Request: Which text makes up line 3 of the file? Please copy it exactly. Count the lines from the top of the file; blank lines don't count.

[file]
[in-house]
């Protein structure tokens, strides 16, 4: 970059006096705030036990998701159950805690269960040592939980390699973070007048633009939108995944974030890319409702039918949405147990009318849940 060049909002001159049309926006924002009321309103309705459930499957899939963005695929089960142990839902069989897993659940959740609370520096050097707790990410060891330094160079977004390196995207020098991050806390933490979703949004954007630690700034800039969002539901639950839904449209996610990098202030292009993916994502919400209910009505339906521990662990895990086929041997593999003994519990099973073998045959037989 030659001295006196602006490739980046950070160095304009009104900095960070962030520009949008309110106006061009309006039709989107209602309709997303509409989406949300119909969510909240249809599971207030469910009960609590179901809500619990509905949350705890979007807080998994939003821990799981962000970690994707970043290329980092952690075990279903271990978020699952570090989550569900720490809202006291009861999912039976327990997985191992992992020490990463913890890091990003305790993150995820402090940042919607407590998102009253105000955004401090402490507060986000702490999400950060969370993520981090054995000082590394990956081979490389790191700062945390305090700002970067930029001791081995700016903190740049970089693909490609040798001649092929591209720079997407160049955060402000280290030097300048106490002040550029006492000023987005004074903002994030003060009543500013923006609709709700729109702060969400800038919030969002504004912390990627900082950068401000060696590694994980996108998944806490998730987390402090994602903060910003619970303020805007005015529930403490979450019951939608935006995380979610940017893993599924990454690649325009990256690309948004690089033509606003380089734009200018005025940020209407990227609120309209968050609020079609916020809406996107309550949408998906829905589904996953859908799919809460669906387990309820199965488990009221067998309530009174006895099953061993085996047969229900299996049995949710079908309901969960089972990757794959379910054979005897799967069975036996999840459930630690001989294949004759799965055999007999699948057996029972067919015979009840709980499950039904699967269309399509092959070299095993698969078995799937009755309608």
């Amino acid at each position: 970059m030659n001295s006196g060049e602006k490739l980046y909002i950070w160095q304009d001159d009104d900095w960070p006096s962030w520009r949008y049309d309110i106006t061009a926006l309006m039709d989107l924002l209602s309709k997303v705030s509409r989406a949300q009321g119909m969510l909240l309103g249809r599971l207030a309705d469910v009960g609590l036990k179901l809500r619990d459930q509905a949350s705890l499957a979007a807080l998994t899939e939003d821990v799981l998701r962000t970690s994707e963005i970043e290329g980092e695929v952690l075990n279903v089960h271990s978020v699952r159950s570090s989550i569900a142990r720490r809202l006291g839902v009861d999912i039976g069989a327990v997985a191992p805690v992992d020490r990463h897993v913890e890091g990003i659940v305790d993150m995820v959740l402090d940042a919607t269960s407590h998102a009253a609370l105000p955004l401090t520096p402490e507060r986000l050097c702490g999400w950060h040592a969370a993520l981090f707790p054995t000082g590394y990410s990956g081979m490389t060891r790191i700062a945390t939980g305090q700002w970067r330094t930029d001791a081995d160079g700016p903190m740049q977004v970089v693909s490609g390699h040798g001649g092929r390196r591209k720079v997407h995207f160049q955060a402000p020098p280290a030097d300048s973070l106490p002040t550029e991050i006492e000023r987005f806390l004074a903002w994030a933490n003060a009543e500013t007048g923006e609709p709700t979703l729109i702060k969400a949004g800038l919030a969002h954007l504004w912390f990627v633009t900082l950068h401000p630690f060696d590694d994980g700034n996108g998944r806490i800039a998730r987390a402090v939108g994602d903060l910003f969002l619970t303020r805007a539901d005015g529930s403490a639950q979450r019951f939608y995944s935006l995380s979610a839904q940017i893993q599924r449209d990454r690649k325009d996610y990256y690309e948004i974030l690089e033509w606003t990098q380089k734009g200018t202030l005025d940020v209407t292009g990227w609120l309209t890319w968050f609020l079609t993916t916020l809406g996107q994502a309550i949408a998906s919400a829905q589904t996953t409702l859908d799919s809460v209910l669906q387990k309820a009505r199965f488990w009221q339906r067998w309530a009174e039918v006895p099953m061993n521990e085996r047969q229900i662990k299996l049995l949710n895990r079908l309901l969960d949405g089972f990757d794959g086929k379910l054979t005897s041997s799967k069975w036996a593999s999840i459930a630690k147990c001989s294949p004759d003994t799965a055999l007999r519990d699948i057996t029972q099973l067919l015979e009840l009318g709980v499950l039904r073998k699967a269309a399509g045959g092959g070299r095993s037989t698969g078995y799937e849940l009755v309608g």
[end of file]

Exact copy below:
């Amino acid at each position: 970059m030659n001295s006196g060049e602006k490739l980046y909002i950070w160095q304009d001159d009104d900095w960070p006096s962030w520009r949008y049309d309110i106006t061009a926006l309006m039709d989107l924002l209602s309709k997303v705030s509409r989406a949300q009321g119909m969510l909240l309103g249809r599971l207030a309705d469910v009960g609590l036990k179901l809500r619990d459930q509905a949350s705890l499957a979007a807080l998994t899939e939003d821990v799981l998701r962000t970690s994707e963005i970043e290329g980092e695929v952690l075990n279903v089960h271990s978020v699952r159950s570090s989550i569900a142990r720490r809202l006291g839902v009861d999912i039976g069989a327990v997985a191992p805690v992992d020490r990463h897993v913890e890091g990003i659940v305790d993150m995820v959740l402090d940042a919607t269960s407590h998102a009253a609370l105000p955004l401090t520096p402490e507060r986000l050097c702490g999400w950060h040592a969370a993520l981090f707790p054995t000082g590394y990410s990956g081979m490389t060891r790191i700062a945390t939980g305090q700002w970067r330094t930029d001791a081995d160079g700016p903190m740049q977004v970089v693909s490609g390699h040798g001649g092929r390196r591209k720079v997407h995207f160049q955060a402000p020098p280290a030097d300048s973070l106490p002040t550029e991050i006492e000023r987005f806390l004074a903002w994030a933490n003060a009543e500013t007048g923006e609709p709700t979703l729109i702060k969400a949004g800038l919030a969002h954007l504004w912390f990627v633009t900082l950068h401000p630690f060696d590694d994980g700034n996108g998944r806490i800039a998730r987390a402090v939108g994602d903060l910003f969002l619970t303020r805007a539901d005015g529930s403490a639950q979450r019951f939608y995944s935006l995380s979610a839904q940017i893993q599924r449209d990454r690649k325009d996610y990256y690309e948004i974030l690089e033509w606003t990098q380089k734009g200018t202030l005025d940020v209407t292009g990227w609120l309209t890319w968050f609020l079609t993916t916020l809406g996107q994502a309550i949408a998906s919400a829905q589904t996953t409702l859908d799919s809460v209910l669906q387990k309820a009505r199965f488990w009221q339906r067998w309530a009174e039918v006895p099953m061993n521990e085996r047969q229900i662990k299996l049995l949710n895990r079908l309901l969960d949405g089972f990757d794959g086929k379910l054979t005897s041997s799967k069975w036996a593999s999840i459930a630690k147990c001989s294949p004759d003994t799965a055999l007999r519990d699948i057996t029972q099973l067919l015979e009840l009318g709980v499950l039904r073998k699967a269309a399509g045959g092959g070299r095993s037989t698969g078995y799937e849940l009755v309608g």